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Chilean Government Admits Poet Pablo Neruda Was "Likely" Murdered

The Nobel Prize winner's mysterious death has baffled poetry lovers and leftist activists for decades.

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There was always something off about the death of Pablo Neruda, the Chilean winner of the 1971 Nobel Prize for literature.

The poet died late at night on Sep. 23, 1973, six hours after falling violently ill. Neruda had cancer at the time, but his disease was not very advanced. What's more, the noted leftist was due to fly to Mexico the next morning, where many believe he was planning to head a government-in-exile as a protest against the right-wing coup that had recently ended Salvador Allende's communist regime.

On Friday, the Chilean government admitted that what many poetry lovers have long believed is probably true. In an official report first seen by the Spanish newspaper El Pais, officials from the South American nation's Ministry of the Interior wrote it was "very likely" that Neruda was murdered.

The report is the result of a criminal inquiry that began in 2011, when Neruda's longtime driver made an official complaint. A team of international experts exhumed the poet's body to look for signs of poison. The investigation proved emotionally fraught for a country still reeling from Augusto Pinochet's 15-year-long dictatorship, during which countless dissidents were "disappeared" by shadowy government agents. The international experts, however, found no signs of poison, closing their investigation in late 2013.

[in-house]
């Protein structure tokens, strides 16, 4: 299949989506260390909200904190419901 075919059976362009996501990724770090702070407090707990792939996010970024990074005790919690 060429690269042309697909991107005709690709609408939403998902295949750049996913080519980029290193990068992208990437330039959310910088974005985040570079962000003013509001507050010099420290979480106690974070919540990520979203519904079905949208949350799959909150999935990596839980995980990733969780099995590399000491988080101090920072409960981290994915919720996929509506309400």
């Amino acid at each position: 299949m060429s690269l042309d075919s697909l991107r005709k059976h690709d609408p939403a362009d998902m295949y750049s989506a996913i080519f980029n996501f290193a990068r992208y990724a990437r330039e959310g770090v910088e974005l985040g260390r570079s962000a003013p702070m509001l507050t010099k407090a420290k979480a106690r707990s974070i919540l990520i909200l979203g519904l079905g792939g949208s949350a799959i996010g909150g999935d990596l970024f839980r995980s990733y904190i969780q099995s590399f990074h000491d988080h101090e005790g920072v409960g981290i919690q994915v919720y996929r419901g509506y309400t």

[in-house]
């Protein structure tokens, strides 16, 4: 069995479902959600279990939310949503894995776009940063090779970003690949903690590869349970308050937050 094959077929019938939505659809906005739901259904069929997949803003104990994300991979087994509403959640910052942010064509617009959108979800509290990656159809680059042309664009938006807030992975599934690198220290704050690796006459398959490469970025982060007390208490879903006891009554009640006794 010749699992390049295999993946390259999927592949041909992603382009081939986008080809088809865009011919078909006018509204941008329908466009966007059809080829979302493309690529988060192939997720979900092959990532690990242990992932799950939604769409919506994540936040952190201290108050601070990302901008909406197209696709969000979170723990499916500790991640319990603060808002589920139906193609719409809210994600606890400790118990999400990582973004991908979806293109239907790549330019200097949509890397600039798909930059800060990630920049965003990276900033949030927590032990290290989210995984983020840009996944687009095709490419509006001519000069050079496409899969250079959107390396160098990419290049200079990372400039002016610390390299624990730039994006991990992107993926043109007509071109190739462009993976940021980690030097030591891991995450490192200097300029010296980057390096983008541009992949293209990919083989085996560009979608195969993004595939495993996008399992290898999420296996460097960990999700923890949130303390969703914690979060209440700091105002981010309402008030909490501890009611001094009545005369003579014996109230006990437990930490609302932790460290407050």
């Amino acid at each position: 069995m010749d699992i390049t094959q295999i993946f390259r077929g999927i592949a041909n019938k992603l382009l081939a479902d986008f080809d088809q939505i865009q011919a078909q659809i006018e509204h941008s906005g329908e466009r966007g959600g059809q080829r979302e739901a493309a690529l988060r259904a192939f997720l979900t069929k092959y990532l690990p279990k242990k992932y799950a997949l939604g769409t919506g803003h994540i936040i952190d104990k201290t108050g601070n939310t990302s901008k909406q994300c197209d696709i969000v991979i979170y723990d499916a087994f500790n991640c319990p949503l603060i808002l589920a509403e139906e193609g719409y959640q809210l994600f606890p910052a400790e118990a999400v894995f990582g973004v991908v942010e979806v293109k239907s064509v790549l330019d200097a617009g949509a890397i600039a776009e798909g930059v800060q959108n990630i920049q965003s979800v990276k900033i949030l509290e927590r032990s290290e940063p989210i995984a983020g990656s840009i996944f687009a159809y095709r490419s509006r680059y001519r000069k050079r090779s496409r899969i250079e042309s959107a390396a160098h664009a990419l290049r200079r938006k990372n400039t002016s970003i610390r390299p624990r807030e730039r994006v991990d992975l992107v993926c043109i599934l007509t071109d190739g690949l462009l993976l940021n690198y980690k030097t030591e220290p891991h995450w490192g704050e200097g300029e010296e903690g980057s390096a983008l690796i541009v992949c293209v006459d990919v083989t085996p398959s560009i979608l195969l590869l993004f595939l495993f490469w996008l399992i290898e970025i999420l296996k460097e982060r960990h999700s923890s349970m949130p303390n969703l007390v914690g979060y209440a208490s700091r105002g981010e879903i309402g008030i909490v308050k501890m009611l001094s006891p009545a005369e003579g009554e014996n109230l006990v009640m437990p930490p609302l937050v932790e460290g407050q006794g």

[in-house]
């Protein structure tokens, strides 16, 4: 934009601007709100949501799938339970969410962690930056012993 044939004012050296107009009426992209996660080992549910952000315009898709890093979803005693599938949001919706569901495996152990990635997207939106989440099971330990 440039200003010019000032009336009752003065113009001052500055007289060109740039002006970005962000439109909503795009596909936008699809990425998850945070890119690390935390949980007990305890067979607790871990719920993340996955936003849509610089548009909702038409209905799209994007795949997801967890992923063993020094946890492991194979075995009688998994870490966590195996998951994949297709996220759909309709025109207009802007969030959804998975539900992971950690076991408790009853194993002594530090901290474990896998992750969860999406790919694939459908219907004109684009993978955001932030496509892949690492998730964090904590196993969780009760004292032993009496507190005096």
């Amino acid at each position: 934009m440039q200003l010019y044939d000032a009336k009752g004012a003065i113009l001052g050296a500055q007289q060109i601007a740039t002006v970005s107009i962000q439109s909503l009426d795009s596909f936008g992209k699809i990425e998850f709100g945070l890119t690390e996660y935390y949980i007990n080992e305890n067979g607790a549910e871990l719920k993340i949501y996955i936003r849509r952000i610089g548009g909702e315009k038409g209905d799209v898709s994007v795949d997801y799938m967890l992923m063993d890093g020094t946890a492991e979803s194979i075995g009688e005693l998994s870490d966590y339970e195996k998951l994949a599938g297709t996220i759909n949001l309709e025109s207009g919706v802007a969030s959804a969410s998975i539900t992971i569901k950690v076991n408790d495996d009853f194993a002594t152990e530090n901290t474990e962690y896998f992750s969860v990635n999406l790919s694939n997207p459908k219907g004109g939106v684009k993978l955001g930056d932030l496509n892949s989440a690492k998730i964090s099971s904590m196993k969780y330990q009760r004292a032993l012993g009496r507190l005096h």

But then, earlier this year, a separate investigation found signs of a deadly bacteria in the poet's body.

The original inquiry had not tested for biological agents, but many have long suspected that the Pinochet regime disposed of its enemies by forcing physicians to inject them with dangerous germs during hospital stays. Former Chilean President Eduardo Frei, for example, died suddenly after a routine procedure.

"We will try to identify the DNA of these bacteria and establish whether it was common at that time and in that place, or whether it had been modified," Francisco Etxeberria, a Spanish forensic scientist who has worked in the investigation, told El Pais. "There's a precedent for the military use of altered bugs."

After El Pais published its story, the Chilean government issued a statement confirming the authenticity of the report. The government, however, cautioned that the investigation was still ongoing, and that no definitive conclusions had been reached.



Nicolás Medina Mora is a reporter for BuzzFeed News and is based in New York.

Contact Nicolás Medina Mora at nicolas.mora@buzzfeed.com.

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